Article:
What is the role of women in the text when comparing how mothers are represented vs. independent women?
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It is interesting that the two main female characters are completely opposite from each other when they meet, but they both have the same background. Both are Betas who come from the same civilization and are conditioned to be independent, strong women. (And, both of their names start with an L.--Lenina and Linda).
When these two female characters meet, they are complete opposites from the similar beings they should have been. Linda is a fat, older lady who has done the worst thing that no woman in civilization would be caught dead doing; and that is having a baby. Ironically, motherhood is frowned upon in Huxley's novel, whereas it is revered in most western cultures from which the author hailed; hence, Linda is represented in the lowest and naturalistic way and Lenina is shown to be the epitome of what women "should be" or what Huxley may have wanted--young and hot!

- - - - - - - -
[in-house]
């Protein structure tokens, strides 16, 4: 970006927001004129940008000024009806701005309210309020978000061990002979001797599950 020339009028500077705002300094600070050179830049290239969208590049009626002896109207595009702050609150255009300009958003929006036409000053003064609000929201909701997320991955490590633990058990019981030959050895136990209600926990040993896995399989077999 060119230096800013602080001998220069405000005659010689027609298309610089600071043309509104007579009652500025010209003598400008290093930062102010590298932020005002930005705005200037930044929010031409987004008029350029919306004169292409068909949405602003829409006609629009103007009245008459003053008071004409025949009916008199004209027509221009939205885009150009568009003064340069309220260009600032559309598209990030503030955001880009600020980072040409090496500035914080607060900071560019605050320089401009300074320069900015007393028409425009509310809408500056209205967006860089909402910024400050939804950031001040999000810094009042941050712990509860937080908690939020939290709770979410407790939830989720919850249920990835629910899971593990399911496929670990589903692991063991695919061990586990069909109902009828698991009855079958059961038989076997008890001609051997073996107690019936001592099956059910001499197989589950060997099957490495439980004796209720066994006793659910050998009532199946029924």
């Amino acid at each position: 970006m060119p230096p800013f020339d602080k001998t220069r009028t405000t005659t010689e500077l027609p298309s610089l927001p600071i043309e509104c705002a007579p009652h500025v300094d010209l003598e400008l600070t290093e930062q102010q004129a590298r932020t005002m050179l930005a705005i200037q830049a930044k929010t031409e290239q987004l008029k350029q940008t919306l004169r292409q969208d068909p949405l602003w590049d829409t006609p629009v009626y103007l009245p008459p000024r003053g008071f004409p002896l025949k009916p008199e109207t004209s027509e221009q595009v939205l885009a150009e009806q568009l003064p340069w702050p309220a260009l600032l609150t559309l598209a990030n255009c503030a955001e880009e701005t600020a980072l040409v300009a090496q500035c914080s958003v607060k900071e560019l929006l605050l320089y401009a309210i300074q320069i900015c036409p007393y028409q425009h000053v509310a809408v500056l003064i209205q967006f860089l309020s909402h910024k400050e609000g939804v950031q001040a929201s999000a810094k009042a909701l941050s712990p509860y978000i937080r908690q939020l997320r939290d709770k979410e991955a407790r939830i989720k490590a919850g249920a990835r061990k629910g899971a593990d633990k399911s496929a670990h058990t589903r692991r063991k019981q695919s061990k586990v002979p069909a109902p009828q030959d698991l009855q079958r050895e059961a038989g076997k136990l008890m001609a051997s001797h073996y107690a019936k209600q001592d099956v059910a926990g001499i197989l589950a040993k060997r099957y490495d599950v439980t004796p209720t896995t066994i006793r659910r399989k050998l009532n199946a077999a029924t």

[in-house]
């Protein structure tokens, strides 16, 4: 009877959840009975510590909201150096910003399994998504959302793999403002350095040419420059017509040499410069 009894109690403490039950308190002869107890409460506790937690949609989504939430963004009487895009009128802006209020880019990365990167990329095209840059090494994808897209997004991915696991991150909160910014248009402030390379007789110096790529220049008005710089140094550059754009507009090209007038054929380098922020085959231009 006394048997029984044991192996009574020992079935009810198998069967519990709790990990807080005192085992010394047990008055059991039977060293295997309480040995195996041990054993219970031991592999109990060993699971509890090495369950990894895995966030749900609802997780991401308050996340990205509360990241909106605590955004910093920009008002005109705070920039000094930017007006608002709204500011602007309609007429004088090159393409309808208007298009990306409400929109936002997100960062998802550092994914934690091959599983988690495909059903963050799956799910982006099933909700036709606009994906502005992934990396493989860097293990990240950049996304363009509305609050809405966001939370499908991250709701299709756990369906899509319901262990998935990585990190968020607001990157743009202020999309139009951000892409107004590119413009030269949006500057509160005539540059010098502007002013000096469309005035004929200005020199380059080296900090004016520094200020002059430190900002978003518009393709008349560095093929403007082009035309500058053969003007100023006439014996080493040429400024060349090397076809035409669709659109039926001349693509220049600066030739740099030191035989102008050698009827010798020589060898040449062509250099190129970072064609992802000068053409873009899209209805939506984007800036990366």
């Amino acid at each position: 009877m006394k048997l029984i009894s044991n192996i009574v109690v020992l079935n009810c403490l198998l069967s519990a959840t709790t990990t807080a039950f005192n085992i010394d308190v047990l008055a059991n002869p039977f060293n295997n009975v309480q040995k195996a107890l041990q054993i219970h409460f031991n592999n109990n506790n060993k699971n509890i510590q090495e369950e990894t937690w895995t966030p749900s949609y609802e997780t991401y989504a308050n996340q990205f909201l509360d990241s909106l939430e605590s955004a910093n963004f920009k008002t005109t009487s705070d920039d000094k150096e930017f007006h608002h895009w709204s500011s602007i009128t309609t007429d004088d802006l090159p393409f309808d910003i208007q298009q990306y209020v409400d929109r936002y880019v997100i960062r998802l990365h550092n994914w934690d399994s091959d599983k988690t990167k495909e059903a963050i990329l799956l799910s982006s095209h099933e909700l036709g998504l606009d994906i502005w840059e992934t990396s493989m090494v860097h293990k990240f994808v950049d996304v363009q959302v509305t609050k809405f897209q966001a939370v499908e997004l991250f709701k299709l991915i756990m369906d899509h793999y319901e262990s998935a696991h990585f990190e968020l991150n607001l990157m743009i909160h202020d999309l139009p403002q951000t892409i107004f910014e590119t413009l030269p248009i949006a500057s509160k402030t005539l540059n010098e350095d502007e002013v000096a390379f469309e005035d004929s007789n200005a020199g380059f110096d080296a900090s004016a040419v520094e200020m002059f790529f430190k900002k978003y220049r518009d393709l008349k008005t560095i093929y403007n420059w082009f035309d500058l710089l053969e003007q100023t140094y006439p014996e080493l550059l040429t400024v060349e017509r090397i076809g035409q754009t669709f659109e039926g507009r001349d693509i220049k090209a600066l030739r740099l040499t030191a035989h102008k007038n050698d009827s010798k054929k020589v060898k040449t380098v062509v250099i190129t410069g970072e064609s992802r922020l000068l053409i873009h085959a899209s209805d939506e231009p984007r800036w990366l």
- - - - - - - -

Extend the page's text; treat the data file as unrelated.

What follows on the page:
Huxley presents both women as emotional, needy, followers, though. Neither one of them has a real independent bone in her body and possibly seen through Lenina. Both women are dependent upon others to lead them through life; they can't stand strong on their own like the men do in the novel.
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